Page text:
Is Culinary School Worth It?
Top o' the morning to you on this salty Tuesday. I have to go to the DMV. 'Nuff said.
I get this question a lot, so let's get right to it!
The short answer: it depends, mainly on you. And every chef will have their opinion.
But first, I want to get something out of the way:
Culinary school is not necessary for you to become a chef and/or have a career in the food industry.
I know tons of chefs that did not go to culinary school, but instead, learned on the job and/or moved up the ranks in a
Work ethic, experience, humility, teachability, initiative, and thick skin are qualities you need to work in the food industry, and those are things nobody can teach you!
So is it worth it? Having gone to culinary school, here is the long answer:
1.) Do you have money?
If you are seriously considering culinary school
With the demise of
Programs at places like LA Trade Tech or Chef Apprentice School of the Arts are becoming more of the norm, where you can pay an affordable price yet still get a quality education at a pace and schedule that's probably more convenient for you.
But if you see other types of programs that are indeed worth the cost, then you do you, boo. Going into the Industry isn't glamorous (despite what the media shows), nor super high-paying unless you nab some great clients or a cool job like yacht cheffing right off the bat.
2.) Do you have time?
Depending on the program, time will also be a consideration. Will you be able to make the hours given other life commitments? Many schools actually do have flexible hours now that the late 20s-late 40s demographic is starting to attend culinary school, and usually, we have jobs, kids, and a life of debauchery to maintain. I'm so glad they understand that!
The alternative would be to stage (pronounced STAHJ, like the
Analyze your finances and commitment level and see what will actually serve you. You can always try to rack up experience in a professional kitchen instead of going the school route, but that's completely dependent on your goals within the culinary field.
3.) What's your learning style?
If you're able to learn by working in a professional culinary setting (restaurant, catering company, etc) and move up the ranks, then that's a great education in and of itself. But, if you know you need something a bit more structured, there's also nothing wrong with taking a class or a full-time program.
I personally learn very well in a controlled environment where I am able to synthesize information in the classroom, then go home and practice/think about it more.
I'm also one of those people who needs someone on my ass with accountability and correction along the way. So, a formal structured environment works for the way I learn cuz I have a teacher constantly looking at my performance and progress. I need validation and tough love! *shrug*
I also love the social aspect of being in a classroom - meeting people, expanding my network, and making friends. I guess you could make the argument that this is doable at your current job or anywhere else, but what I love about networking with people in a class setting is that everyone is on the same wavelength: professional development, entrepreneurship, and overall goal-orientation. Even if people don't know exactly what they want to do, it helps to talk about possibilities with your own peers who are going through what you are. It's like being on LinkedIn but without the ghosting.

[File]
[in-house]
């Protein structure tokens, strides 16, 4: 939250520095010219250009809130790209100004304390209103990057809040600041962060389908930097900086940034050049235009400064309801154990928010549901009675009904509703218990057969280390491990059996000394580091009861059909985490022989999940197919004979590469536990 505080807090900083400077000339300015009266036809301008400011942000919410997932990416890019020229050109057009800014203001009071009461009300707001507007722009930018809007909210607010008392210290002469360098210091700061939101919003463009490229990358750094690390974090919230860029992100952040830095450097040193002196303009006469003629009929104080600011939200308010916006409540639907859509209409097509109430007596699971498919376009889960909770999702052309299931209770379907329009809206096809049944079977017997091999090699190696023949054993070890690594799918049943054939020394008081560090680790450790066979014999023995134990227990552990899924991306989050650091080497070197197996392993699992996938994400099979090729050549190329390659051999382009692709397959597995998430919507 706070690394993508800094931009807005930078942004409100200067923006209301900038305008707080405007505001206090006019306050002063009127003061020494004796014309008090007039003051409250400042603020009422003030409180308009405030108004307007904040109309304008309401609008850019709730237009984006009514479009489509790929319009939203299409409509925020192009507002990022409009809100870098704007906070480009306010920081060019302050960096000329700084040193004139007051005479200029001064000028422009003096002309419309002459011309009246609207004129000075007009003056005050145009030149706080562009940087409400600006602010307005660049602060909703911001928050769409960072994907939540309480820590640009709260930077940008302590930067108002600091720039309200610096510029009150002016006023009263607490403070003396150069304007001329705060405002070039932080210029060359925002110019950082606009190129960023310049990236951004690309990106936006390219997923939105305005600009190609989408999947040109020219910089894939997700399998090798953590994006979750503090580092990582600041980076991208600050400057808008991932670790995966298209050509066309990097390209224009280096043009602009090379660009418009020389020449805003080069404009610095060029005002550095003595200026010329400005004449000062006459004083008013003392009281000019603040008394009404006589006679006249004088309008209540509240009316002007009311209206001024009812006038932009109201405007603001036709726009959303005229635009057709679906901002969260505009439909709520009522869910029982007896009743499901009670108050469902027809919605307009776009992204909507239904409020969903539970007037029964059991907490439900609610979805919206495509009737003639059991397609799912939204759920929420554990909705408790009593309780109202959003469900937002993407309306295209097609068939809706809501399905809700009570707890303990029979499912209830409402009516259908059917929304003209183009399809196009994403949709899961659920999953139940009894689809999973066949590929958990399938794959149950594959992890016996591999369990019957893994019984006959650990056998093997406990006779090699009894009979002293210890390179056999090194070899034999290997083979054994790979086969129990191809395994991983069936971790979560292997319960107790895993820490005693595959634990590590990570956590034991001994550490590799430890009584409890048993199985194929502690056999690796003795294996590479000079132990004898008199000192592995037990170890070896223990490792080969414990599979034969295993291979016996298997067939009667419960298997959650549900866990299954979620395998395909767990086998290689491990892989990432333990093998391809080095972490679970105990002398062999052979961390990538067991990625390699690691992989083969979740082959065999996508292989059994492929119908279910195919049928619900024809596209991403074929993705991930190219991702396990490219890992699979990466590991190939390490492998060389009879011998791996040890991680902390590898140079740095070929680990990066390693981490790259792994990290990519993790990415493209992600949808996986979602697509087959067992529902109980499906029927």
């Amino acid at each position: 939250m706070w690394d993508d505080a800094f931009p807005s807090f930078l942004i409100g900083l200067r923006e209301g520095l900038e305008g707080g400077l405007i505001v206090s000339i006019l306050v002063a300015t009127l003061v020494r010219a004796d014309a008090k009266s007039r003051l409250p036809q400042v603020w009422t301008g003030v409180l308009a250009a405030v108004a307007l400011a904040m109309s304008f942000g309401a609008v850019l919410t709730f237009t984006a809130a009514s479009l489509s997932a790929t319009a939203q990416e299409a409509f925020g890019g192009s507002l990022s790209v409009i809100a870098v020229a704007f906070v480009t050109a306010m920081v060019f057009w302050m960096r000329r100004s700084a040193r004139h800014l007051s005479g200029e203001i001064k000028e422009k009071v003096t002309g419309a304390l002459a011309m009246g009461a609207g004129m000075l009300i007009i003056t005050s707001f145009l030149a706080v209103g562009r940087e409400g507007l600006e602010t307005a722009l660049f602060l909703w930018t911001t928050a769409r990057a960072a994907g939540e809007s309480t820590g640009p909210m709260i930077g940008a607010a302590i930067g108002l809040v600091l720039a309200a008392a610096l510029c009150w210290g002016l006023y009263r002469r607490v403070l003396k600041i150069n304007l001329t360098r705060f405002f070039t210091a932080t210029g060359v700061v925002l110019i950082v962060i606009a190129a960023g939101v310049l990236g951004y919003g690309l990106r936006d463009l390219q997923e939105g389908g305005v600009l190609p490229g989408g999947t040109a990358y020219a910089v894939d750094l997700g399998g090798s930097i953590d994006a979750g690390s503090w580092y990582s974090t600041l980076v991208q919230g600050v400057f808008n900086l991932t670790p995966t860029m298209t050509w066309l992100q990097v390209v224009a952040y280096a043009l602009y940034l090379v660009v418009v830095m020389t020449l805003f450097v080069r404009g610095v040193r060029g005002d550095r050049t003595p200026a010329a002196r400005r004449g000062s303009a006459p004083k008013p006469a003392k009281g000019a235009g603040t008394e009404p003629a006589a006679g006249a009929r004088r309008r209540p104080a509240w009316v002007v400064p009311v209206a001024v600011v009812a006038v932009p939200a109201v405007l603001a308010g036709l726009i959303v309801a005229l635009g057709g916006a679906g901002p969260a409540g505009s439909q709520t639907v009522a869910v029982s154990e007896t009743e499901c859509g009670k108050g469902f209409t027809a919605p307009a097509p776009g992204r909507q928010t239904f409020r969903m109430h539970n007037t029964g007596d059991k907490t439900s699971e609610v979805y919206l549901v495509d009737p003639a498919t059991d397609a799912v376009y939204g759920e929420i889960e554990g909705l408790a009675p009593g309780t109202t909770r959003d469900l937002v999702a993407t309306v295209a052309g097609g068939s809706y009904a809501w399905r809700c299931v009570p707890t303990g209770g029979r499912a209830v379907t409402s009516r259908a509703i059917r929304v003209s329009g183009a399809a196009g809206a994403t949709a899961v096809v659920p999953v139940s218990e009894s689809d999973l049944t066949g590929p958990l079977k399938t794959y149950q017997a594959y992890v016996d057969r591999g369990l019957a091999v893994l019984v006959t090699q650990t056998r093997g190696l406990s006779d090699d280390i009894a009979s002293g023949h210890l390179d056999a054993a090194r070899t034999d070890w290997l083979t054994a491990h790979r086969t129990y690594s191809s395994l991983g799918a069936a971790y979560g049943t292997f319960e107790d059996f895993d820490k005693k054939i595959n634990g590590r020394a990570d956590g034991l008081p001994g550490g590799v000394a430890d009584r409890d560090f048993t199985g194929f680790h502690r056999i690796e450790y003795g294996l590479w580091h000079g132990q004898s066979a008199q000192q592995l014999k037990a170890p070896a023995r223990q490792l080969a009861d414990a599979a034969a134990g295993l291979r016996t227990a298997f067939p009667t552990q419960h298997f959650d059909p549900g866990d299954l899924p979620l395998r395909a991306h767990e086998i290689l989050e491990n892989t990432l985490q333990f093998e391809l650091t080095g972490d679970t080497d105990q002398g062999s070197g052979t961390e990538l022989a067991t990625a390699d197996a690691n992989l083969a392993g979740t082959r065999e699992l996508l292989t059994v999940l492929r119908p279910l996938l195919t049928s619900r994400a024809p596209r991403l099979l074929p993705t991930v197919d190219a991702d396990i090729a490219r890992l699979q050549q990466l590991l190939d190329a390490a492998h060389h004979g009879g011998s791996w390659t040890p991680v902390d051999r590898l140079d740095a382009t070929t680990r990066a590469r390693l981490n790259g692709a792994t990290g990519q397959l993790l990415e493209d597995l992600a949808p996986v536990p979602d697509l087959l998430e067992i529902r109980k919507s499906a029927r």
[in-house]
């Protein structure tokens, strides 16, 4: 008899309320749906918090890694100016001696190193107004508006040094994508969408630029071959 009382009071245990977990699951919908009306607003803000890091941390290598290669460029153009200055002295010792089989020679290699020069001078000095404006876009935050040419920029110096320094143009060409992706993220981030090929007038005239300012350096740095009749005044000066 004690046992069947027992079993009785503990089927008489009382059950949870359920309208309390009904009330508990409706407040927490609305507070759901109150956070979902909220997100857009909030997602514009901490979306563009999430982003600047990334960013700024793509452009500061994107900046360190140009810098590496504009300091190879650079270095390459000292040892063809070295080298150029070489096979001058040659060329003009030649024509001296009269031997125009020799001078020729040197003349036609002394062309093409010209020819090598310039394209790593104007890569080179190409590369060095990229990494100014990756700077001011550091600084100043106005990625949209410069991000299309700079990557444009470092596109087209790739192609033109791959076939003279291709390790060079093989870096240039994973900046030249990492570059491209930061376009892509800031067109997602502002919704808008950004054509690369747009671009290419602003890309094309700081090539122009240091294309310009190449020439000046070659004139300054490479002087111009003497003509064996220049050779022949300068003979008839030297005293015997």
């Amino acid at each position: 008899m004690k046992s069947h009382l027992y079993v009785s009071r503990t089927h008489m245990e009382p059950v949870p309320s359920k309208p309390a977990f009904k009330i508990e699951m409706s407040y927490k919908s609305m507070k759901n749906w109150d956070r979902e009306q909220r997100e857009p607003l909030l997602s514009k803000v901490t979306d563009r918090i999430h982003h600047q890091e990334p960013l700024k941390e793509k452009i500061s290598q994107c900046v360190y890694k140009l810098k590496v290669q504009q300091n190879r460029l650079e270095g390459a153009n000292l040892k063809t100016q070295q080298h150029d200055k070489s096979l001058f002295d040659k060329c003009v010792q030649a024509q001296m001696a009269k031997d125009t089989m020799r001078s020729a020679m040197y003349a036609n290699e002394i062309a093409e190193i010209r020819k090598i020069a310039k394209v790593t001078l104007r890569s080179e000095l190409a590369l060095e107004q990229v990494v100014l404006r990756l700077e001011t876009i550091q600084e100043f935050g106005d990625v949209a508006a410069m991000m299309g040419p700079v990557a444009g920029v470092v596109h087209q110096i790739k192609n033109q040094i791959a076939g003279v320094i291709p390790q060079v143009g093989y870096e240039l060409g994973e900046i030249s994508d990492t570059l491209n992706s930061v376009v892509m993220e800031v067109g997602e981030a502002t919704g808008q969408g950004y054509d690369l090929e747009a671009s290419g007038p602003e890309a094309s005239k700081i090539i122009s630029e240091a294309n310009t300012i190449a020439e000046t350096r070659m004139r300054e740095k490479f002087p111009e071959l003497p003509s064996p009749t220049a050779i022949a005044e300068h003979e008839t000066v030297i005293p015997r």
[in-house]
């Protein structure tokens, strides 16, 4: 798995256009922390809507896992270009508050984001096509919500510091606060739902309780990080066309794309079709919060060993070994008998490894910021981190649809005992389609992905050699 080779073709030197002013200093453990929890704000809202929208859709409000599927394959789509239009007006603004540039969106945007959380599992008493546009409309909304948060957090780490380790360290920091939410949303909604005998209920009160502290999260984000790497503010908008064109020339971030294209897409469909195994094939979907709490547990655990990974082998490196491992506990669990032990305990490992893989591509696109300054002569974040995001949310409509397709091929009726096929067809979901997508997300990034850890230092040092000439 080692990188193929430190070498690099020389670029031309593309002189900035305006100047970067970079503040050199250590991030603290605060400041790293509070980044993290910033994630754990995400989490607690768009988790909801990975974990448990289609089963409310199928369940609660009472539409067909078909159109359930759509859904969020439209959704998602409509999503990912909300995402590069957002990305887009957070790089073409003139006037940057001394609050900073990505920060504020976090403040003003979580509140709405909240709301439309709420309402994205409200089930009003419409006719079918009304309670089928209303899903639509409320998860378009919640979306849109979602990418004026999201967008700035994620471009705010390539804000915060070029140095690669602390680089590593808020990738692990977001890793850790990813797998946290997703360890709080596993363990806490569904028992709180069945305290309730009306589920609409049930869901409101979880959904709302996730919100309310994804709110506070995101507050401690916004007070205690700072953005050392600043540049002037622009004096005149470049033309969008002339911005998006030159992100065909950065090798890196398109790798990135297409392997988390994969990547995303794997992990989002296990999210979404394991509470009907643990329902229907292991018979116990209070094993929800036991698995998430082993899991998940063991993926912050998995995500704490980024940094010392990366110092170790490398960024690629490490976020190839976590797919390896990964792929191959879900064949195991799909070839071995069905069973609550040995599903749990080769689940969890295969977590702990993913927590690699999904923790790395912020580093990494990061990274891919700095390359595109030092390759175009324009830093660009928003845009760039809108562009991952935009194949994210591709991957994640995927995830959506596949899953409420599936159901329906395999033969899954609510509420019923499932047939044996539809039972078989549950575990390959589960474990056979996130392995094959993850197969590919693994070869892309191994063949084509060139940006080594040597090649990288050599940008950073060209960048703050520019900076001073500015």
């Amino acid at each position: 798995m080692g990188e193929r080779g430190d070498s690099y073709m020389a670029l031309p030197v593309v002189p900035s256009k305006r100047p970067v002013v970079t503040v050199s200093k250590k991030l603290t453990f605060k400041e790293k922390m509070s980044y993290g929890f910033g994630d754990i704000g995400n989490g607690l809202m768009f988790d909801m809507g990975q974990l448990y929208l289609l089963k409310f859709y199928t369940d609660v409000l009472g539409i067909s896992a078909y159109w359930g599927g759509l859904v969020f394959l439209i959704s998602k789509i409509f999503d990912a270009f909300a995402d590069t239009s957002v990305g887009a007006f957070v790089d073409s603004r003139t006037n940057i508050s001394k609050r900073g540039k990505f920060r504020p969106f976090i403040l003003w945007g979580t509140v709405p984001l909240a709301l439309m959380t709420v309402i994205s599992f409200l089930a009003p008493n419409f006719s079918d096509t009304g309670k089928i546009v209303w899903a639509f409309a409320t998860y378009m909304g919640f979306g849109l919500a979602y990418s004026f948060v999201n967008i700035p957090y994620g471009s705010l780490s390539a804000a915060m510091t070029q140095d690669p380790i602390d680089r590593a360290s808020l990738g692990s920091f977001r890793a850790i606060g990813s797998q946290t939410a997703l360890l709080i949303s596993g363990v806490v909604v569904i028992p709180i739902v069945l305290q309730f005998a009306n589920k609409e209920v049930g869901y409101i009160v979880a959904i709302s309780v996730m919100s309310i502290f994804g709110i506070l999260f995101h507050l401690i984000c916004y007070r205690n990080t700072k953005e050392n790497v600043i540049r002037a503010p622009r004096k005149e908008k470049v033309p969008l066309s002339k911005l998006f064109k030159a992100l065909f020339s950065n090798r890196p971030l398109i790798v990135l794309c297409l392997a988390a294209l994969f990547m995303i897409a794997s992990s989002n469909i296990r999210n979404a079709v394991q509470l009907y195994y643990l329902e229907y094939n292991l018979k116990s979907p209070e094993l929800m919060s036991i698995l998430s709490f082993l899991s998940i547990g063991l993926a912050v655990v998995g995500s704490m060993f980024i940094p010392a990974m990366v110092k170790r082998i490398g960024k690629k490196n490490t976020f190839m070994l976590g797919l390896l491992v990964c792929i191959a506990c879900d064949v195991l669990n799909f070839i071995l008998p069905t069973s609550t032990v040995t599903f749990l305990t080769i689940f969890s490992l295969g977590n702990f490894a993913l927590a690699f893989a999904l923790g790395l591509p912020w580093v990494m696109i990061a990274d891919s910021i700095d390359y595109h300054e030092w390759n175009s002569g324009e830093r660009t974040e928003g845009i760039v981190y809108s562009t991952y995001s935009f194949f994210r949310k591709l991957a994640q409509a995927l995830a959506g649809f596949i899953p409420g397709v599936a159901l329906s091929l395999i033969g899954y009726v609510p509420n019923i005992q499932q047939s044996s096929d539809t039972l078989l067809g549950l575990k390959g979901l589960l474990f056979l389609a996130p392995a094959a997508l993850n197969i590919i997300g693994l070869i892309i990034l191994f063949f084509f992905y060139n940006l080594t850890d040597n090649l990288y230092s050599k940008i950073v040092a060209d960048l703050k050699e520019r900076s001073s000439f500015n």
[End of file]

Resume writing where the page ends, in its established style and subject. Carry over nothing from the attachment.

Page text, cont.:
This is especially good if you plan on going into business for yourself and would need a close network of people you can call on for help, advice, or even a business partner proposition.
4.) What are your goals?
Nowadays, people can do something other than becoming a line cook. Though this is aimed at people who want to enter the food industry in the traditional sense, there are lots of different paths you can take.
We got writers and bloggers (hi!), food styling and photography, personal cheffing, starting your own catering business, consulting (also hi!), sales, and beverage.
Ask yourself what you want to do with a culinary diploma and if it's necessary for the line of work you want to get into. I personally found that despite being in the food industry since I was 16, a structured culinary education helped me take steps to fine tune what I wanted to do and gave me the knowledge and confidence to try out certain things.
I did go to culinary school and it was a great experience. The program I went to was very personalized and attuned to my interests. I also met amazing people who are still my friends and helped me acquire long-term jobs. Do lots of research before you pick a program and audit a class if possible.
Ultimately, the decision will depend on you.
Even after you've acquired a certain
Money isn't going to be the main reason as to why you start within the field.
But one day, I hope you'll be running your own kitchen or business so you can make fun of your underlings (kidding) and give them the tough love and mentorship they need.
What do you think about culinary school? Leave a comment below!